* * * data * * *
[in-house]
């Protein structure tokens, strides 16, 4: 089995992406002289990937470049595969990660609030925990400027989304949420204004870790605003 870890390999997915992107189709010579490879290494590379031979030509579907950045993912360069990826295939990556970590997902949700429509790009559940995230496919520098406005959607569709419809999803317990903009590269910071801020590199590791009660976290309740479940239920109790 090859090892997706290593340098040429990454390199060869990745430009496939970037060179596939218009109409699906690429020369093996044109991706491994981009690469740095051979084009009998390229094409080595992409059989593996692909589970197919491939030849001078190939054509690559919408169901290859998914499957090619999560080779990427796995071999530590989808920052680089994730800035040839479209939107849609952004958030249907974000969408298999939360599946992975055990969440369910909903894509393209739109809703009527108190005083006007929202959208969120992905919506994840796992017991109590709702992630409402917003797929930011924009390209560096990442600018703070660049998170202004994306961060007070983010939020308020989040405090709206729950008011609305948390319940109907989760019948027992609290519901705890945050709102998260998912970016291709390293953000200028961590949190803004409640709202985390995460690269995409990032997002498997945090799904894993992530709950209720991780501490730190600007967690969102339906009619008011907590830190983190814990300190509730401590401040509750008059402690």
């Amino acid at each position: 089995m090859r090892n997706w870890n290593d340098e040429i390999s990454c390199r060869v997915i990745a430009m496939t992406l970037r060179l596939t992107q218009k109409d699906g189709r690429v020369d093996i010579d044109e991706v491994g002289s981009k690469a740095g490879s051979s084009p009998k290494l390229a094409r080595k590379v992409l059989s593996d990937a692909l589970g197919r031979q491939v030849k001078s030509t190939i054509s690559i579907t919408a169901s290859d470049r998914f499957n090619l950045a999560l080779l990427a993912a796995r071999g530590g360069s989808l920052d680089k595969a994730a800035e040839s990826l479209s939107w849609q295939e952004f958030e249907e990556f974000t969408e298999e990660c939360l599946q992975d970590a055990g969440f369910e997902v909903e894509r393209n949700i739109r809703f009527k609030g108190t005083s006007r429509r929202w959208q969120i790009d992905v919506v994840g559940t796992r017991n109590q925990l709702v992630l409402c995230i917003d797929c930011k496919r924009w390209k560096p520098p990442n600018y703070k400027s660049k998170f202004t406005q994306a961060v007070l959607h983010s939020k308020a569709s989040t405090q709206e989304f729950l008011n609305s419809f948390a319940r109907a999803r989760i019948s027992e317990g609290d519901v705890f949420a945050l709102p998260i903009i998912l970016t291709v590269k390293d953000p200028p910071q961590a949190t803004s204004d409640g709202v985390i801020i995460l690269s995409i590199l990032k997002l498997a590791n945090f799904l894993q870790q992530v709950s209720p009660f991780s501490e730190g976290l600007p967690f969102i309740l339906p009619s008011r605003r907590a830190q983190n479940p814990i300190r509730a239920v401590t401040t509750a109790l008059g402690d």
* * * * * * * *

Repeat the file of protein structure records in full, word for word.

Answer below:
[in-house]
């Protein structure tokens, strides 16, 4: 089995992406002289990937470049595969990660609030925990400027989304949420204004870790605003 870890390999997915992107189709010579490879290494590379031979030509579907950045993912360069990826295939990556970590997902949700429509790009559940995230496919520098406005959607569709419809999803317990903009590269910071801020590199590791009660976290309740479940239920109790 090859090892997706290593340098040429990454390199060869990745430009496939970037060179596939218009109409699906690429020369093996044109991706491994981009690469740095051979084009009998390229094409080595992409059989593996692909589970197919491939030849001078190939054509690559919408169901290859998914499957090619999560080779990427796995071999530590989808920052680089994730800035040839479209939107849609952004958030249907974000969408298999939360599946992975055990969440369910909903894509393209739109809703009527108190005083006007929202959208969120992905919506994840796992017991109590709702992630409402917003797929930011924009390209560096990442600018703070660049998170202004994306961060007070983010939020308020989040405090709206729950008011609305948390319940109907989760019948027992609290519901705890945050709102998260998912970016291709390293953000200028961590949190803004409640709202985390995460690269995409990032997002498997945090799904894993992530709950209720991780501490730190600007967690969102339906009619008011907590830190983190814990300190509730401590401040509750008059402690």
């Amino acid at each position: 089995m090859r090892n997706w870890n290593d340098e040429i390999s990454c390199r060869v997915i990745a430009m496939t992406l970037r060179l596939t992107q218009k109409d699906g189709r690429v020369d093996i010579d044109e991706v491994g002289s981009k690469a740095g490879s051979s084009p009998k290494l390229a094409r080595k590379v992409l059989s593996d990937a692909l589970g197919r031979q491939v030849k001078s030509t190939i054509s690559i579907t919408a169901s290859d470049r998914f499957n090619l950045a999560l080779l990427a993912a796995r071999g530590g360069s989808l920052d680089k595969a994730a800035e040839s990826l479209s939107w849609q295939e952004f958030e249907e990556f974000t969408e298999e990660c939360l599946q992975d970590a055990g969440f369910e997902v909903e894509r393209n949700i739109r809703f009527k609030g108190t005083s006007r429509r929202w959208q969120i790009d992905v919506v994840g559940t796992r017991n109590q925990l709702v992630l409402c995230i917003d797929c930011k496919r924009w390209k560096p520098p990442n600018y703070k400027s660049k998170f202004t406005q994306a961060v007070l959607h983010s939020k308020a569709s989040t405090q709206e989304f729950l008011n609305s419809f948390a319940r109907a999803r989760i019948s027992e317990g609290d519901v705890f949420a945050l709102p998260i903009i998912l970016t291709v590269k390293d953000p200028p910071q961590a949190t803004s204004d409640g709202v985390i801020i995460l690269s995409i590199l990032k997002l498997a590791n945090f799904l894993q870790q992530v709950s209720p009660f991780s501490e730190g976290l600007p967690f969102i309740l339906p009619s008011r605003r907590a830190q983190n479940p814990i300190r509730a239920v401590t401040t509750a109790l008059g402690d």